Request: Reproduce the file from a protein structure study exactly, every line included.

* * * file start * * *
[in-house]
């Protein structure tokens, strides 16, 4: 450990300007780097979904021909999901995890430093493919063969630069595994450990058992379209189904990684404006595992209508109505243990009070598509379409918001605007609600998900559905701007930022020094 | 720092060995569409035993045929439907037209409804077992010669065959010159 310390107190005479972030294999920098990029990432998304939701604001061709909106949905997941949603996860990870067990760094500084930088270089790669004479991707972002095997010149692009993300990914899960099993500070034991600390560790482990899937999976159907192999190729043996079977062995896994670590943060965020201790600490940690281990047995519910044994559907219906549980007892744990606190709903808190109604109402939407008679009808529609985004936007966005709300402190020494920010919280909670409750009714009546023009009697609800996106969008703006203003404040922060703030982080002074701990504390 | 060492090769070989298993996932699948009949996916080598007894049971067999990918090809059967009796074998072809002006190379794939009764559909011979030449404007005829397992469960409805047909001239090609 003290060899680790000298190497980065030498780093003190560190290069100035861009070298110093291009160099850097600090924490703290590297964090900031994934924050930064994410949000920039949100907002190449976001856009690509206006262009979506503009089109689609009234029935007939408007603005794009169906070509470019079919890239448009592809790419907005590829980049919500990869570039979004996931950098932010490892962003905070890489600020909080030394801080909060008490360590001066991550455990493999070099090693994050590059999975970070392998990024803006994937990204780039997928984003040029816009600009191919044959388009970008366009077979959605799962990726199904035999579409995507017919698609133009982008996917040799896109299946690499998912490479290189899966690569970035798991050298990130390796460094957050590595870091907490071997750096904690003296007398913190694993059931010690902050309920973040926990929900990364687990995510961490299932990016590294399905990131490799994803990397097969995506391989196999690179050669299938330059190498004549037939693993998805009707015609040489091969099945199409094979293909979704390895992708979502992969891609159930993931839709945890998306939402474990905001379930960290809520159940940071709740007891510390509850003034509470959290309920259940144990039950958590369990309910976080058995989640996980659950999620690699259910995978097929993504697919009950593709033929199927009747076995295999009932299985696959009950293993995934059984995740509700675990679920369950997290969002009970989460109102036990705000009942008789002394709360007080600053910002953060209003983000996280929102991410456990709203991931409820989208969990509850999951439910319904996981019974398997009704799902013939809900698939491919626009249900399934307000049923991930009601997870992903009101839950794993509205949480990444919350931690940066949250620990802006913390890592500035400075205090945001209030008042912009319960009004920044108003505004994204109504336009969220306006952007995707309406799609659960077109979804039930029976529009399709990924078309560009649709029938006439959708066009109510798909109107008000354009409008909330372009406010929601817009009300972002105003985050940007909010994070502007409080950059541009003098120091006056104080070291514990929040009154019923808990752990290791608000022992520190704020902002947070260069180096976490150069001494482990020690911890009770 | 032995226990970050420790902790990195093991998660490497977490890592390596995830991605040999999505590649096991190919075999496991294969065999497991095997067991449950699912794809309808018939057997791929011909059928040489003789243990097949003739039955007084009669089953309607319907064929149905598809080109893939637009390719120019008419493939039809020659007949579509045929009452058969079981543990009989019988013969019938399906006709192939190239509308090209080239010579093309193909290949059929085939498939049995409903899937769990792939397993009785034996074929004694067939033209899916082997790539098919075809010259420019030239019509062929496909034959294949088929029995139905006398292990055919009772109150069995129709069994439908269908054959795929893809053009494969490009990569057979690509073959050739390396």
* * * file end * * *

[in-house]
């Protein structure tokens, strides 16, 4: 450990300007780097979904021909999901995890430093493919063969630069595994450990058992379209189904990684404006595992209508109505243990009070598509379409918001605007609600998900559905701007930022020094 | 720092060995569409035993045929439907037209409804077992010669065959010159 310390107190005479972030294999920098990029990432998304939701604001061709909106949905997941949603996860990870067990760094500084930088270089790669004479991707972002095997010149692009993300990914899960099993500070034991600390560790482990899937999976159907192999190729043996079977062995896994670590943060965020201790600490940690281990047995519910044994559907219906549980007892744990606190709903808190109604109402939407008679009808529609985004936007966005709300402190020494920010919280909670409750009714009546023009009697609800996106969008703006203003404040922060703030982080002074701990504390 | 060492090769070989298993996932699948009949996916080598007894049971067999990918090809059967009796074998072809002006190379794939009764559909011979030449404007005829397992469960409805047909001239090609 003290060899680790000298190497980065030498780093003190560190290069100035861009070298110093291009160099850097600090924490703290590297964090900031994934924050930064994410949000920039949100907002190449976001856009690509206006262009979506503009089109689609009234029935007939408007603005794009169906070509470019079919890239448009592809790419907005590829980049919500990869570039979004996931950098932010490892962003905070890489600020909080030394801080909060008490360590001066991550455990493999070099090693994050590059999975970070392998990024803006994937990204780039997928984003040029816009600009191919044959388009970008366009077979959605799962990726199904035999579409995507017919698609133009982008996917040799896109299946690499998912490479290189899966690569970035798991050298990130390796460094957050590595870091907490071997750096904690003296007398913190694993059931010690902050309920973040926990929900990364687990995510961490299932990016590294399905990131490799994803990397097969995506391989196999690179050669299938330059190498004549037939693993998805009707015609040489091969099945199409094979293909979704390895992708979502992969891609159930993931839709945890998306939402474990905001379930960290809520159940940071709740007891510390509850003034509470959290309920259940144990039950958590369990309910976080058995989640996980659950999620690699259910995978097929993504697919009950593709033929199927009747076995295999009932299985696959009950293993995934059984995740509700675990679920369950997290969002009970989460109102036990705000009942008789002394709360007080600053910002953060209003983000996280929102991410456990709203991931409820989208969990509850999951439910319904996981019974398997009704799902013939809900698939491919626009249900399934307000049923991930009601997870992903009101839950794993509205949480990444919350931690940066949250620990802006913390890592500035400075205090945001209030008042912009319960009004920044108003505004994204109504336009969220306006952007995707309406799609659960077109979804039930029976529009399709990924078309560009649709029938006439959708066009109510798909109107008000354009409008909330372009406010929601817009009300972002105003985050940007909010994070502007409080950059541009003098120091006056104080070291514990929040009154019923808990752990290791608000022992520190704020902002947070260069180096976490150069001494482990020690911890009770 | 032995226990970050420790902790990195093991998660490497977490890592390596995830991605040999999505590649096991190919075999496991294969065999497991095997067991449950699912794809309808018939057997791929011909059928040489003789243990097949003739039955007084009669089953309607319907064929149905598809080109893939637009390719120019008419493939039809020659007949579509045929009452058969079981543990009989019988013969019938399906006709192939190239509308090209080239010579093309193909290949059929085939498939049995409903899937769990792939397993009785034996074929004694067939033209899916082997790539098919075809010259420019030239019509062929496909034959294949088929029995139905006398292990055919009772109150069995129709069994439908269908054959795929893809053009494969490009990569057979690509073959050739390396």